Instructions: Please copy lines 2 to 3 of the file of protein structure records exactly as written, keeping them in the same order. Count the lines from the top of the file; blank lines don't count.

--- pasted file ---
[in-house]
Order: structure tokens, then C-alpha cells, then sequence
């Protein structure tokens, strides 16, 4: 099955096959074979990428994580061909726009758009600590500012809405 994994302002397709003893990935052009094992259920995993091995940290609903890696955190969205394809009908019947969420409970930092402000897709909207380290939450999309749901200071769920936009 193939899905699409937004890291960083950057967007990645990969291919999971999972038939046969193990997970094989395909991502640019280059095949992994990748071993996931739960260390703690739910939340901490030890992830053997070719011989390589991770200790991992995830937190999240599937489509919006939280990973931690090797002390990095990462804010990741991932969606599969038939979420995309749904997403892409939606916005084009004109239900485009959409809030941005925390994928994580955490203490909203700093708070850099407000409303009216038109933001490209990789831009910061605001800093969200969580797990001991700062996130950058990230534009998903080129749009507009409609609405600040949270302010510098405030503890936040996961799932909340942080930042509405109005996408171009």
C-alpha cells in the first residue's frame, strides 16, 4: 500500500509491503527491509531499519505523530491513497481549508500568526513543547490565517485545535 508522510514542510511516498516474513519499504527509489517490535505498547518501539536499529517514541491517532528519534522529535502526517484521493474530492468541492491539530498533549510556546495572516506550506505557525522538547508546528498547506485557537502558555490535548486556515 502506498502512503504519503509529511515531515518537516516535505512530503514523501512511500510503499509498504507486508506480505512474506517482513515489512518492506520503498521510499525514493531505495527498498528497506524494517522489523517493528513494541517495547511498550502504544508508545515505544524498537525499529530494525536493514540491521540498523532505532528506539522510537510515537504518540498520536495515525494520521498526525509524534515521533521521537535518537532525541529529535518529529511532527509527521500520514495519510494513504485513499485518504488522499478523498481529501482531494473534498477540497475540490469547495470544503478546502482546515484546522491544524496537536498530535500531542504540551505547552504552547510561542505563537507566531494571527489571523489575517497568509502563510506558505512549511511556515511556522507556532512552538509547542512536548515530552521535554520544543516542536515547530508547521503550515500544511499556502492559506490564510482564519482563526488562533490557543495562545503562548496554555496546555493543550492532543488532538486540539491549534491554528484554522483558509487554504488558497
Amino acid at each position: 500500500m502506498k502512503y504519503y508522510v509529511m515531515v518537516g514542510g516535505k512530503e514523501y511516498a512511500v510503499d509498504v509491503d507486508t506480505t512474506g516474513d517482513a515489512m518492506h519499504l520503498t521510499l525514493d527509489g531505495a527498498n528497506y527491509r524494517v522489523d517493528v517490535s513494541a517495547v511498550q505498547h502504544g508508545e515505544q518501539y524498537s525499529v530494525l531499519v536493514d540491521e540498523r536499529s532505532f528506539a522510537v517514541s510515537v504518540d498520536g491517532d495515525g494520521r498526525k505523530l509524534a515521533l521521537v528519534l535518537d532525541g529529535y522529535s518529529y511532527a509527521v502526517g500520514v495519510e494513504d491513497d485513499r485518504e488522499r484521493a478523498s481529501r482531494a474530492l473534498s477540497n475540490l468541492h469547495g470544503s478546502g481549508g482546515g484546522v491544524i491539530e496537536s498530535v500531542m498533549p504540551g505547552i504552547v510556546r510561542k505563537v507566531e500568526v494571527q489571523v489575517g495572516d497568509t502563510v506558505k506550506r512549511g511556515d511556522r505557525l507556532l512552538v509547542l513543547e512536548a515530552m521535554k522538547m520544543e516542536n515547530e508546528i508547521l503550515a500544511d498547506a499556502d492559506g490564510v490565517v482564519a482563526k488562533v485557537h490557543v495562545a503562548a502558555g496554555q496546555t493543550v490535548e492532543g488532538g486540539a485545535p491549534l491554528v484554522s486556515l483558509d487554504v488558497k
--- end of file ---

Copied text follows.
Order: structure tokens, then C-alpha cells, then sequence
């Protein structure tokens, strides 16, 4: 099955096959074979990428994580061909726009758009600590500012809405 994994302002397709003893990935052009094992259920995993091995940290609903890696955190969205394809009908019947969420409970930092402000897709909207380290939450999309749901200071769920936009 193939899905699409937004890291960083950057967007990645990969291919999971999972038939046969193990997970094989395909991502640019280059095949992994990748071993996931739960260390703690739910939340901490030890992830053997070719011989390589991770200790991992995830937190999240599937489509919006939280990973931690090797002390990095990462804010990741991932969606599969038939979420995309749904997403892409939606916005084009004109239900485009959409809030941005925390994928994580955490203490909203700093708070850099407000409303009216038109933001490209990789831009910061605001800093969200969580797990001991700062996130950058990230534009998903080129749009507009409609609405600040949270302010510098405030503890936040996961799932909340942080930042509405109005996408171009």